When Should You Hire a Disability Lawyer?

when should you hire a disability attorneyWhen Should You Hire a Disability Lawyer?

—–A Guest Blog Post by Attorney Ben Glass

If you have filed a claim for disability benefits through your employer-provided disability insurance policy and received a denial letter, you should contact a long-term disability attorney for a denial letter review. Unlike the social security administration, long-term disability insurance companies are not impartial and fall under ERISA law.

The first sign your disability insurance company is about to deny your claim is when they start asking specific questions about your employment, medical condition, or daily activities. Employer-provided insurance policies have strict criteria for qualifying for benefits, and there is little oversight when insurance companies decide to deny or approve benefits.

When the insurance company denies your benefits, you will receive a letter from the insurance company explaining why they rejected your application. An experienced ERISA disability insurance attorney can evaluate your claim using the denial letter and outline your options.

What Does an ERISA Disability Insurance Attorney Do?

One major way ERISA disability is different from social security disability is that the insurance company has the discretion to deny claims based on subjective evidence. Employer-provided insurance companies have huge financial incentives to deny claims, and sometimes they will deny legitimate claims so claimants will exhaust their appeals.

When evaluating your claim, an ERISA attorney will:

  1. Review your denial letter
    Your denial letter typically contains all the technical reasons the insurance company denied your claim.
  2. Request your medical records
    Insurance companies contract independent medical examiners to review your medical records, sometimes without doing a medical evaluation. These doctors are paid to deny claims, and the insurance company favors independent medical examiners who debunk claims.
  3. Analyze your insurance policy
    Private insurance companies can largely write their own rules. Your policy may contain stipulations that require claims to have “objective medical evidence,” which can kill your claim if you suffer from fibromyalgia, migraines, or other neurological conditions.

After the evaluation, the attorney will outline your options and help you decide if you need representation. You don’t always need to hire an attorney for your long-term disability denial, but we always recommend consulting with an attorney before filing your first appeal. Most disability insurance policies limit appeal, and once you have exhausted your appeals, your claim is done.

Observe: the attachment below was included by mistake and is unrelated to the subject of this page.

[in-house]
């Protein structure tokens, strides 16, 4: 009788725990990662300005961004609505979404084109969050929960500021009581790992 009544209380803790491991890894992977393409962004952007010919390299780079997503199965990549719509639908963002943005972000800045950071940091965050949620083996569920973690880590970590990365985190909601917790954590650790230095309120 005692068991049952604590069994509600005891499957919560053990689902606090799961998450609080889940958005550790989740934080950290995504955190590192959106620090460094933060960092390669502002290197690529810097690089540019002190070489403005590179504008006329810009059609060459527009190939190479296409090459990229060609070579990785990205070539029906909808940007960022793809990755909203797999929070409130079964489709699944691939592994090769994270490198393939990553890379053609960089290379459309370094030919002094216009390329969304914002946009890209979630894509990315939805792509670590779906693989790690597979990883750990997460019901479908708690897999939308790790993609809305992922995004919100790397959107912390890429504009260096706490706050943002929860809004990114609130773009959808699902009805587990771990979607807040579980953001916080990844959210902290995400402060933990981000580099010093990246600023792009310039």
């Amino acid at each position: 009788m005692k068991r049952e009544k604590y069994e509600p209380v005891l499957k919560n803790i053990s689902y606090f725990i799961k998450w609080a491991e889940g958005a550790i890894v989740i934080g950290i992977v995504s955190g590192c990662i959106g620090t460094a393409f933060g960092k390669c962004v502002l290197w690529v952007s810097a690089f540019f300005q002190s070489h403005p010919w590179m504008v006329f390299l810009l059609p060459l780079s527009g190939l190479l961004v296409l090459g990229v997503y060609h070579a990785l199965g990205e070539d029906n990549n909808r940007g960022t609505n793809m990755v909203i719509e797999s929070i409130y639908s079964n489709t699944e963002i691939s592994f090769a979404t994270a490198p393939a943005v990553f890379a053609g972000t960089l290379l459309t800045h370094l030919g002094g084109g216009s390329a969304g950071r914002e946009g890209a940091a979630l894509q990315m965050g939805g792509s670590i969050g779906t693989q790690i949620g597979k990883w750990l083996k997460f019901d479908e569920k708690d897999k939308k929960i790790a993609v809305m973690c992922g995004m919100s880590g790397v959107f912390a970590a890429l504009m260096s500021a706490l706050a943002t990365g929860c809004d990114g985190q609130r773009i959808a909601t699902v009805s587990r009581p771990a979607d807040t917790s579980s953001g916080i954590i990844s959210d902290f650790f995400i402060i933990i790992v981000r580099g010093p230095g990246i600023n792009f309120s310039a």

Should You Hire an ERISA Long-Term Disability Attorney for Your Appeal?

There are several reasons you should hire a lawyer at the appeals stage, but what convinces most claimants is that the appeal is NOT in the same category as the initial benefits claim. The significant is an extension and foundation of the lawsuit. Your attorney should build their entire case into the substantial. ERISA restricts the lawsuit to the evidence and arguments presented in the appeal.

An ERISA attorney will also write an appeal that educates the judge on exactly what the insurance company has done wrong in handling your claim. When filing an appeal, your lawyer will compile all evidence of your disability and make it as clear as possible to the insurance company that you deserve benefits. This can be difficult if you don’t know the history of ERISA law, even for attorneys in other practice areas.

If you’ve received a denial letter from your long-term disability insurance company, you should contact an attorney and do a consultation. Appeals are tricky, and you must present all the evidence supporting your disability insurance claim when you submit the appeal.

For more information about disability appeals in Virginia, please download a free copy of Ben Glass’s book, Don’t Try This at Home: A Guide to Your Disability Insurance Appeal, from his website. You can also contact BenGlassLaw by calling (703) 584-7277 or by filling out a form at JustAskBenGlass.com.

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